Every year someone drowns trying to swim across the Missouri, which is a uniformly bad idea, so it's kind of silly seeing the deputy main character be able to do that without breaking a sweat. That's just one of those areas where a player has to suspend disbelief to have fun, though.
The climate is a bit of a stretch as well, as there's only a very small window where the state isn't either a frozen wasteland or a smoke-choked hellscape due to the summer wildfires.
The game's rip-roaring Dukes Of Hazard car chase shenanigans are fun, although that's more of a Southern thing. The menu music is also more Southern -- like almost Civil War-Southern, where you expect Ken Burns to start narrating over it -- than anything you'd typically hear in Montana.
Yeah, by and large, we are a bunch of backward, gun-obsessed, religious hillbillies, but we're a different breed of backward, gun-obsessed, religious hillbillies than those folks down South.
It's sure pretty here, though!
The Bottom Line
Familiar mechanics, tone shift, and revamped location aside, there are some negatives here, most notably with regard to the bugs.
There were a few sections where the sound cut out for some reason, and if you stand still while talking to an NPC, the camera randomly pans up every few seconds instead of sticking in the direction you are looking. During one loading screen, I even experienced a freeze and crash. While I expect those issues to be (hopefully) fixed with the day-one patch, others will probably stick around.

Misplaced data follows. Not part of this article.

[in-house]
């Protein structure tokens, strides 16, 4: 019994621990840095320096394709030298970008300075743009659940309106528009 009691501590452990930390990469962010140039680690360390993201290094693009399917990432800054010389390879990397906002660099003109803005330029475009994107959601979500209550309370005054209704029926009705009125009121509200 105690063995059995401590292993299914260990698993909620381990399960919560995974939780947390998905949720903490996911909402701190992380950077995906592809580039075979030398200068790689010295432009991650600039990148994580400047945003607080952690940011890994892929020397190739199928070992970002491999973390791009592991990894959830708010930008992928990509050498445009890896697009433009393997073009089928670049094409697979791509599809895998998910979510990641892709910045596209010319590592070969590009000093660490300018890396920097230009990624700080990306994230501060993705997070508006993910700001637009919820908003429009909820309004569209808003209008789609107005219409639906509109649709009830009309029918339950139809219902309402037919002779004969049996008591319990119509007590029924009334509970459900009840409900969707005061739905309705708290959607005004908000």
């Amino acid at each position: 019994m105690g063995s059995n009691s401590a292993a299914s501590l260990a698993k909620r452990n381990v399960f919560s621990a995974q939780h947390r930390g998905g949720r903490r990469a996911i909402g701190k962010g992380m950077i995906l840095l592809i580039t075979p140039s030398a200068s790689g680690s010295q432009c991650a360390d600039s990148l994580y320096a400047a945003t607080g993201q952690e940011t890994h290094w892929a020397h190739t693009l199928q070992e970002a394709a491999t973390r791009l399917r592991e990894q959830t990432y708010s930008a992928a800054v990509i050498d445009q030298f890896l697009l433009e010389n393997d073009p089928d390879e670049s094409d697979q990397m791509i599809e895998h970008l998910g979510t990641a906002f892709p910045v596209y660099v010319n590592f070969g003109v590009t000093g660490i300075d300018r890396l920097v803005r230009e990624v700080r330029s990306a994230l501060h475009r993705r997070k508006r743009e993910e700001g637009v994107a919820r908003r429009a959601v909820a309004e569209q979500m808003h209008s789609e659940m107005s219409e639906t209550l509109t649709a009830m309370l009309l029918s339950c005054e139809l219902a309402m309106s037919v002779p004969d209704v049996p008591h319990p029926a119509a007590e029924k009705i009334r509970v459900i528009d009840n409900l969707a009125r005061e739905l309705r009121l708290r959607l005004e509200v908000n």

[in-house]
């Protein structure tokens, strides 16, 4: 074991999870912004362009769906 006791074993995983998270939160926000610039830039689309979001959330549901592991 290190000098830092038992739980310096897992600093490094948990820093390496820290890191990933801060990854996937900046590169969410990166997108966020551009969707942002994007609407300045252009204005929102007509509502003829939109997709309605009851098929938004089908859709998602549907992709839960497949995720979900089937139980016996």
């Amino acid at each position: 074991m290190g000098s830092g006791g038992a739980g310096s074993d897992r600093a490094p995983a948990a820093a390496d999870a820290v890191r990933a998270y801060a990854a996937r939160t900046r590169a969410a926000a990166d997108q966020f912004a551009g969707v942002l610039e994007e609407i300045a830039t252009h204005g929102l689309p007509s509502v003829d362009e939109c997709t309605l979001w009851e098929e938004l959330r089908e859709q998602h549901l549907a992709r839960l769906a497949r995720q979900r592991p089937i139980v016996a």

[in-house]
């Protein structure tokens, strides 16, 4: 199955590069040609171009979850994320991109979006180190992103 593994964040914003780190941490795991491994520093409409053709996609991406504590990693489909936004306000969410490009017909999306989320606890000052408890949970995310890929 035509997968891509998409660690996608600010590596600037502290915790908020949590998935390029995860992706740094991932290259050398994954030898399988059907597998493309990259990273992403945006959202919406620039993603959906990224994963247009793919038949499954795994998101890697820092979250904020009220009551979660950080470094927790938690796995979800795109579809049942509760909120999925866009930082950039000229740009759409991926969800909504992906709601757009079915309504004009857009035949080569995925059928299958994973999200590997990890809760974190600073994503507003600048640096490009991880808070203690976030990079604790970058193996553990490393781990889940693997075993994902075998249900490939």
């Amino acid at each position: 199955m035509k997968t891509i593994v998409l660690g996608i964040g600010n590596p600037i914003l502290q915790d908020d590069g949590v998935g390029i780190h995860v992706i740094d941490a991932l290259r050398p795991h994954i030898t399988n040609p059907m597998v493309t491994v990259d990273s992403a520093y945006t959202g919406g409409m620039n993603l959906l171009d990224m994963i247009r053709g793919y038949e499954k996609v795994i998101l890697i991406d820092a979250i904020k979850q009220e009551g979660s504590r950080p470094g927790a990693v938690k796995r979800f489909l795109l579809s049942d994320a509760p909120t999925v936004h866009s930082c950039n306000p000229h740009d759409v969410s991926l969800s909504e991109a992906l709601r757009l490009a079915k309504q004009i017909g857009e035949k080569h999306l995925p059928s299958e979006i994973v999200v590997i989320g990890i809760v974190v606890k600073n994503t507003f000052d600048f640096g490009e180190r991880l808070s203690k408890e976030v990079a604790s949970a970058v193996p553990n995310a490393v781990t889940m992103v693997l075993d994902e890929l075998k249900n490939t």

While I love the revamped gun-for-hire system, the companion AI can be a bit wonky. In one instance, I was crouching, firing arrows at a deer, and my companion just got up and walked in front of me as I shot the next one, knocking her down and requiring a revive. In another instance, I rappelled down a mountainside with a skill, but my loyal animal friend decided to hurl herself bodily to the bottom, resulting in obvious (and hilarious) death.
Those bugs hurt the experience, but not by much. Far Cry 5 is one of the few games where you can get into a flamethrower fight, hit a buffalo with a semi truck on the interstate, light a cow on fire and watch it rampage through an enemy base, or blow up a truck with a mortar and then run in and paddle the survivors to death.
It's dumb, goofy, wonderful fun, with a smooth balance between action, comedy, and horror. Far Cry 5 was one of our most anticipated shooters of 2018, and other than a few bugs, it lives up to my expectations and even exceeds them in some areas.
Note: A review copy of Far Cry 5 was provided by the publisher.